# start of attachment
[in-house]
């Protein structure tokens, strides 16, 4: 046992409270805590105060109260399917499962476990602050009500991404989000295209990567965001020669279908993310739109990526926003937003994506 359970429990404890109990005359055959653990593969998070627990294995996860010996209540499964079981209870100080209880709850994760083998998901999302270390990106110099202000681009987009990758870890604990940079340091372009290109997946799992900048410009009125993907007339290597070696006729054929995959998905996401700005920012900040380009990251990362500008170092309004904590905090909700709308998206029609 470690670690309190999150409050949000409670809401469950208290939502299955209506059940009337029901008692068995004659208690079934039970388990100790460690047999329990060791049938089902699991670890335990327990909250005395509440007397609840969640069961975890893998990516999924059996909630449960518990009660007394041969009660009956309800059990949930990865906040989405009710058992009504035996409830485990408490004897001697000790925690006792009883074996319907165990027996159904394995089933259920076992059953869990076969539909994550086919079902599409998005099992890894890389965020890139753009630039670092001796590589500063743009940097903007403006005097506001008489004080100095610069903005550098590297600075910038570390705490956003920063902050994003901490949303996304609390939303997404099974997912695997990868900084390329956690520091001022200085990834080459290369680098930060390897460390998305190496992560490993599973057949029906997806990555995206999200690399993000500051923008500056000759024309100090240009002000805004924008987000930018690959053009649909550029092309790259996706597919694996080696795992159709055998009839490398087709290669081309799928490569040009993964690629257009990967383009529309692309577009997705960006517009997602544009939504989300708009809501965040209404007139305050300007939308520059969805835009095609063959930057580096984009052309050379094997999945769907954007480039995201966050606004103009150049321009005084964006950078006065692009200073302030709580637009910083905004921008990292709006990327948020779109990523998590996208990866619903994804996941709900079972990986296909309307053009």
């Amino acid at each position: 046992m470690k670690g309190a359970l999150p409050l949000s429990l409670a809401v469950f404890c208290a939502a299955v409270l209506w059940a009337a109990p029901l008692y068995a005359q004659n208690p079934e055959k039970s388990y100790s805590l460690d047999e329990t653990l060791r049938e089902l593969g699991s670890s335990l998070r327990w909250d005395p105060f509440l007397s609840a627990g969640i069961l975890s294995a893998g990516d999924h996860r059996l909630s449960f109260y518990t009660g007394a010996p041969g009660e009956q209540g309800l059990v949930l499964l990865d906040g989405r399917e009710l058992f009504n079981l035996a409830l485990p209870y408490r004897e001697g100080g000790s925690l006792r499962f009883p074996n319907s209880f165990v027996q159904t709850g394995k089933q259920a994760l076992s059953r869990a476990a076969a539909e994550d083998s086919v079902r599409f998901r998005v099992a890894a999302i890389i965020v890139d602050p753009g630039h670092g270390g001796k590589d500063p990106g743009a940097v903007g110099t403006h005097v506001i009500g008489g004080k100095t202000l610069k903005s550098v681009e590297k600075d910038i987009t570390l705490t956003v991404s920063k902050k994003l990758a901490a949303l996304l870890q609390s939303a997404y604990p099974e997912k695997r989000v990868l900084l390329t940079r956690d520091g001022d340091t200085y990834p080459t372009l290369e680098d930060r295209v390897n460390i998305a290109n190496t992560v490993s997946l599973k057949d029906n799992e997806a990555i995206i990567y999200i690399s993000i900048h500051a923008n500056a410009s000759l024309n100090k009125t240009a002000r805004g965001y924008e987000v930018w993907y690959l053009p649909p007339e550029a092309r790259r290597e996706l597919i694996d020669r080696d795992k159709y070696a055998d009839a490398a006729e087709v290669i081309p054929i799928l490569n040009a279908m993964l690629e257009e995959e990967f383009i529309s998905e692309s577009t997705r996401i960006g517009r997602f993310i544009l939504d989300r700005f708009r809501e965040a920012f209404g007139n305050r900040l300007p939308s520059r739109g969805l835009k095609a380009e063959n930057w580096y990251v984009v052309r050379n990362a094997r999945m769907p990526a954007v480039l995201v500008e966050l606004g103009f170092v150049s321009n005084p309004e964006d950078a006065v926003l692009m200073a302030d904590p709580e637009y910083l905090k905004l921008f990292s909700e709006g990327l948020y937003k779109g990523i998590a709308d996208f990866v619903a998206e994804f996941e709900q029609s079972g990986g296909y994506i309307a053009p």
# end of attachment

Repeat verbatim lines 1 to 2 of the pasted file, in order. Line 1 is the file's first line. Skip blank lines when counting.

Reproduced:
[in-house]
């Protein structure tokens, strides 16, 4: 046992409270805590105060109260399917499962476990602050009500991404989000295209990567965001020669279908993310739109990526926003937003994506 359970429990404890109990005359055959653990593969998070627990294995996860010996209540499964079981209870100080209880709850994760083998998901999302270390990106110099202000681009987009990758870890604990940079340091372009290109997946799992900048410009009125993907007339290597070696006729054929995959998905996401700005920012900040380009990251990362500008170092309004904590905090909700709308998206029609 470690670690309190999150409050949000409670809401469950208290939502299955209506059940009337029901008692068995004659208690079934039970388990100790460690047999329990060791049938089902699991670890335990327990909250005395509440007397609840969640069961975890893998990516999924059996909630449960518990009660007394041969009660009956309800059990949930990865906040989405009710058992009504035996409830485990408490004897001697000790925690006792009883074996319907165990027996159904394995089933259920076992059953869990076969539909994550086919079902599409998005099992890894890389965020890139753009630039670092001796590589500063743009940097903007403006005097506001008489004080100095610069903005550098590297600075910038570390705490956003920063902050994003901490949303996304609390939303997404099974997912695997990868900084390329956690520091001022200085990834080459290369680098930060390897460390998305190496992560490993599973057949029906997806990555995206999200690399993000500051923008500056000759024309100090240009002000805004924008987000930018690959053009649909550029092309790259996706597919694996080696795992159709055998009839490398087709290669081309799928490569040009993964690629257009990967383009529309692309577009997705960006517009997602544009939504989300708009809501965040209404007139305050300007939308520059969805835009095609063959930057580096984009052309050379094997999945769907954007480039995201966050606004103009150049321009005084964006950078006065692009200073302030709580637009910083905004921008990292709006990327948020779109990523998590996208990866619903994804996941709900079972990986296909309307053009």